FDA slow in addressing contamination of Chinese food imports

The chemically adulterated Chinese protein products that wound up in U.S. pet food -- killing at least 16 dogs and cats and sickening thousands of others -- have apparently entered the human food chain via meat.

The U.S. Department of Agriculture and Food and Drug Administration this week announced that byproducts from pet food manufactured with contaminated Chinese gluten have been used in chicken feed on some farms in Indiana. The investigation so far has found that about 30 broiler poultry farms received contaminated feed in early February and fed it to poultry within days of receiving it. All of the broilers believed to have been fed the contaminated product have since been processed, the agencies say -- and presumably eaten.

The agencies claim the likelihood of harm to humans eating contaminated chicken is low because the contamination would have been diluted. They say they will not issue recalls of the processed chicken without evidence of harm to people.

The imported products in question are believed to have been intentionally adulterated with melamine, a chemical used in producing plastics, and a related compound, cyanuric acid. China has since banned the addition of melamine to such foodstuffs, a practice reportedly done to create the appearance of a higher protein content, which in turn demands higher prices. While scientific research indicates melamine is not acutely toxic to humans, according to the USDA and FDA, there's no data on the effects of combining it with compounds like cyanuric acid.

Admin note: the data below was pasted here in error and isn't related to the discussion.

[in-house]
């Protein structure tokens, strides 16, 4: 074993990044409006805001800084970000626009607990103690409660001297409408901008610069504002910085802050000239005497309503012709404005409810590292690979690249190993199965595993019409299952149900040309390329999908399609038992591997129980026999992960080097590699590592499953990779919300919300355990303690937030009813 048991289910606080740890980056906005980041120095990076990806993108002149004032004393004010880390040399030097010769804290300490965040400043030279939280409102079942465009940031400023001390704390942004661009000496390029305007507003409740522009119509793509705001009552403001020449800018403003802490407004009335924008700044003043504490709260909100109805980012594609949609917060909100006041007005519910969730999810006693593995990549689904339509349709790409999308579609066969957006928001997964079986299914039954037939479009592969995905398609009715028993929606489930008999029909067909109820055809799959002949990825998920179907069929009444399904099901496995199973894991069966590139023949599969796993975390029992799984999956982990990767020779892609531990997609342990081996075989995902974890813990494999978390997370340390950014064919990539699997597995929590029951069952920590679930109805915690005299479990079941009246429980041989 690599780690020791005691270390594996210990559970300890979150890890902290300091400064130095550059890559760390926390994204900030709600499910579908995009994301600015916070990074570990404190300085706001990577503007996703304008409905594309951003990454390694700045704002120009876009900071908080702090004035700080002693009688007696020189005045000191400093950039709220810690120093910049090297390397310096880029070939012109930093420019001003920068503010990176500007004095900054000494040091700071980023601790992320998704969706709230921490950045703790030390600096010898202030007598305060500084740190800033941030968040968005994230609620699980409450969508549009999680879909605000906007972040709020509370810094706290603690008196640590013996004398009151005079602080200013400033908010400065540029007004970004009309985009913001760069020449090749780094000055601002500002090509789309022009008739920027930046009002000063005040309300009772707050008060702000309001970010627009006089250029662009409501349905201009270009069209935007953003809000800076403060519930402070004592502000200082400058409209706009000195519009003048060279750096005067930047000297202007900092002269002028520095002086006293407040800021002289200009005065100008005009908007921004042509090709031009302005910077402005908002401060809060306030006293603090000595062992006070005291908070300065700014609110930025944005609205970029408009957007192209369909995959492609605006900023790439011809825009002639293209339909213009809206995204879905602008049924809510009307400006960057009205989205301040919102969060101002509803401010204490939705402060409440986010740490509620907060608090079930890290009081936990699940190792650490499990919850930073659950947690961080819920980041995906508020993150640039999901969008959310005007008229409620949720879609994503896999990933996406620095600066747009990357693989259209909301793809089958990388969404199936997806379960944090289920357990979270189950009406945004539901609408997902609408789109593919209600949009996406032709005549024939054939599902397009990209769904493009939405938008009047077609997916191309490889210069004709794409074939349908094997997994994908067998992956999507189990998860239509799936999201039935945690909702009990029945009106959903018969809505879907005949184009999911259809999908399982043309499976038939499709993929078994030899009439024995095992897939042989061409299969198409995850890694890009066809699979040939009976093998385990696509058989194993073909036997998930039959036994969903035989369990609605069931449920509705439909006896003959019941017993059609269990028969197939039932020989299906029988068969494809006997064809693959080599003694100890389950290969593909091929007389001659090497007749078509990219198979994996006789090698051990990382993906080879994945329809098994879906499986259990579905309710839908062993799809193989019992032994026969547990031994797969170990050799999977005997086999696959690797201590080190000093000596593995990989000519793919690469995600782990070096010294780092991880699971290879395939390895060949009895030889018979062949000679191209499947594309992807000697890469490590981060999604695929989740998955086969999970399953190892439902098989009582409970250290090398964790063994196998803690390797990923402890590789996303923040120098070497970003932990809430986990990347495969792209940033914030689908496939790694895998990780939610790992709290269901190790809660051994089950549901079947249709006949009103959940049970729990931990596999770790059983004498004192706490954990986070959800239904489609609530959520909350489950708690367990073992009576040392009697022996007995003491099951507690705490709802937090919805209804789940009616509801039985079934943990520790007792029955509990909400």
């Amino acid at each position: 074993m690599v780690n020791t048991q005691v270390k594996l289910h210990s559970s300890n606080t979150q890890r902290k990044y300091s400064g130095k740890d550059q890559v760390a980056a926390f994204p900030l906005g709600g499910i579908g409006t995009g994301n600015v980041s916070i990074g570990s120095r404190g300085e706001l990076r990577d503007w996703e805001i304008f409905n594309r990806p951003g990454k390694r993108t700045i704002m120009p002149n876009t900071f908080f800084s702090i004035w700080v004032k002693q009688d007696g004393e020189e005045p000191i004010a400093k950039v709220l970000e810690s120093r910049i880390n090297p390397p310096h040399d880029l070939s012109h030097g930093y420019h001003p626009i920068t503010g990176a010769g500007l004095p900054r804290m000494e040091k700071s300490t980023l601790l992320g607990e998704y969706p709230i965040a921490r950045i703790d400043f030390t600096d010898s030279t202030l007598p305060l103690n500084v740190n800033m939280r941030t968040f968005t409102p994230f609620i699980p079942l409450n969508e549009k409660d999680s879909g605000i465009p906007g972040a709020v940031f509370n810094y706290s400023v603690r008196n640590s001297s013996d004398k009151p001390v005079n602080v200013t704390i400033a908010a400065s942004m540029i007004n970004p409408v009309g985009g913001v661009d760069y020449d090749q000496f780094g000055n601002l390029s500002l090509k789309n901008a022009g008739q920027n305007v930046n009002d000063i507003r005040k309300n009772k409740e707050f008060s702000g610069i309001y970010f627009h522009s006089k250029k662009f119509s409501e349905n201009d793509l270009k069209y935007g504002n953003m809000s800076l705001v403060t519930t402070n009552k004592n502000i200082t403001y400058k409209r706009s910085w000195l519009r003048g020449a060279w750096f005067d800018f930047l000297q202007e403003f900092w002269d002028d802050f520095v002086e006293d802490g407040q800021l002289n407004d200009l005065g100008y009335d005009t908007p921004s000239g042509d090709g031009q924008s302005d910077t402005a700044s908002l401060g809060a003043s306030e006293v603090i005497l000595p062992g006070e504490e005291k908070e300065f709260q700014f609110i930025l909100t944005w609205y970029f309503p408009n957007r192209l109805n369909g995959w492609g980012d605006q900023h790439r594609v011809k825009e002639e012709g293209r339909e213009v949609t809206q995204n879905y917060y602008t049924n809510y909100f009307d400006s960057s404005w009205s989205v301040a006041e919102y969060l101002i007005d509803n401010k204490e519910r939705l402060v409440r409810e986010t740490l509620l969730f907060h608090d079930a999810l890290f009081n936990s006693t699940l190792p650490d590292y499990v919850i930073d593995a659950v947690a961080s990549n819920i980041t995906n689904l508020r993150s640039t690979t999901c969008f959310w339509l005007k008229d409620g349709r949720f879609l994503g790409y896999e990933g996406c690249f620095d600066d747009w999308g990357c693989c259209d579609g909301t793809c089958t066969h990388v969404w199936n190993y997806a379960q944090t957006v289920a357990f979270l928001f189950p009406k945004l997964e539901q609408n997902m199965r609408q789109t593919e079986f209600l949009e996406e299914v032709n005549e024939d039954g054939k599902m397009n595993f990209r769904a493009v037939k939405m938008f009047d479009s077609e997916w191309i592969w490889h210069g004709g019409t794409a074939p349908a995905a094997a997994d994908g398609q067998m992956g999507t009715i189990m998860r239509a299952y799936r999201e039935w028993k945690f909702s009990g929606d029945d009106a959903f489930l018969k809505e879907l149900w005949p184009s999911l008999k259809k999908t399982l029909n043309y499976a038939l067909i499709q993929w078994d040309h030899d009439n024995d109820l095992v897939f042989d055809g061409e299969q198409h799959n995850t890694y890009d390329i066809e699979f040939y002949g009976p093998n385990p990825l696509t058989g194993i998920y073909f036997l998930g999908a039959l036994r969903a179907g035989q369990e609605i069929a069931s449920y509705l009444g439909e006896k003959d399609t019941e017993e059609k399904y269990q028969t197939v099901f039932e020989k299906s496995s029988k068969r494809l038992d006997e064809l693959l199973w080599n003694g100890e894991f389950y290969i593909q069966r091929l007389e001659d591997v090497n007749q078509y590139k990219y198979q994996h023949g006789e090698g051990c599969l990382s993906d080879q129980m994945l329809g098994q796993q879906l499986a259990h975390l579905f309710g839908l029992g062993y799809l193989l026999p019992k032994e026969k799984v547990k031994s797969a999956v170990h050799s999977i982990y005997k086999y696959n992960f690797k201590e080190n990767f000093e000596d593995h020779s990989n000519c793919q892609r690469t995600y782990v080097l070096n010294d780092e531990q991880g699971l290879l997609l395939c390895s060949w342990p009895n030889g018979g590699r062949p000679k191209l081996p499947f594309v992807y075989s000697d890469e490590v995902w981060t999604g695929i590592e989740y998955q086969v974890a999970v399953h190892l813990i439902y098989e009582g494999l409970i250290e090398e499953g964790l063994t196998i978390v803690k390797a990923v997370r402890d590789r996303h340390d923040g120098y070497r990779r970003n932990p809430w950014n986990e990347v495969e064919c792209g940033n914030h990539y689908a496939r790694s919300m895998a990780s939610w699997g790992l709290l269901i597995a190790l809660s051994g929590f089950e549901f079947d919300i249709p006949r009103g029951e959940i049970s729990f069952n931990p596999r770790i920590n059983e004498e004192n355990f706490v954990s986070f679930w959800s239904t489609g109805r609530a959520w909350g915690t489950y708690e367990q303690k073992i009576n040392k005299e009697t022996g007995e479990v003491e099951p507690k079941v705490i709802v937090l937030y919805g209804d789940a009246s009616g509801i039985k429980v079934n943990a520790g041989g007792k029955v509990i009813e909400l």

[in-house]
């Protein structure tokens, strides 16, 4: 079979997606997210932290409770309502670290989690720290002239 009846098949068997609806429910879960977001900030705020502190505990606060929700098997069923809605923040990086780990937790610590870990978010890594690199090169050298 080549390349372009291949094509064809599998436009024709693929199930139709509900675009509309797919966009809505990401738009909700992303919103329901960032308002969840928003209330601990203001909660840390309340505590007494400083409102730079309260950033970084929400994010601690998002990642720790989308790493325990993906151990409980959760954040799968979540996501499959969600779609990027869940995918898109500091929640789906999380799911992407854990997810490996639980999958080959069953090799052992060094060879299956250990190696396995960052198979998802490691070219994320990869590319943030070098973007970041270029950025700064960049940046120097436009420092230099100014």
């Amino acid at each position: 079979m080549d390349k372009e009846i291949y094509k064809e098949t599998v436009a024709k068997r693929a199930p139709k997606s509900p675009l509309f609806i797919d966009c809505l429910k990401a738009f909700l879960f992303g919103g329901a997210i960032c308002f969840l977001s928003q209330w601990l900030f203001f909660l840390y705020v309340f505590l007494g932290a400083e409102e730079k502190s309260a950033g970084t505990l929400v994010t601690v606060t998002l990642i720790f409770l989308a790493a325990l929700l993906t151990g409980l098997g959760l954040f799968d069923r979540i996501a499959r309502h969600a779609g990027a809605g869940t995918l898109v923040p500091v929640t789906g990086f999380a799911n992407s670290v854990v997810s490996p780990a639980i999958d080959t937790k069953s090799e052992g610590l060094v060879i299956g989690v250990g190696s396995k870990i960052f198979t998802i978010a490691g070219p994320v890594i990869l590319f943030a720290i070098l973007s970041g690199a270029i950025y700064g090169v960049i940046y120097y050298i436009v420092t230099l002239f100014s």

The first inkling that the poisoned protein products could have made their way into the human food supply came last week, when the USDA announced that North Carolina and South Carolina were among eight states where hog farmers had purchased chemically adulterated animal feed from China. The USDA has said it would compensate pork producers who euthanize animals that consumed the adulterated feed.

After the House Committee on Energy and Commerce held a hearing last week on the safety of the nation's food supply, the FDA opened a criminal investigation into the contaminated Chinese products and ordered the immediate embargo of all vegetable protein from China, whether intended for human or animal food. In addition, the committee dispatched investigators to the West Coast to "examine the extent and depth of the FDA's commitment to inspection of these products from China," according to a statement from Chair John Dingell (D-Mich.).

Rep. Bart Stupak (D-Mich.) emphasized that this is just the beginning of the committee's investigation: "The FDA should have taken this action weeks ago," he said. "Our committee will continue to monitor this situation and will continue to pressure the FDA to properly address the food safety problems that have plagued our country in recent months."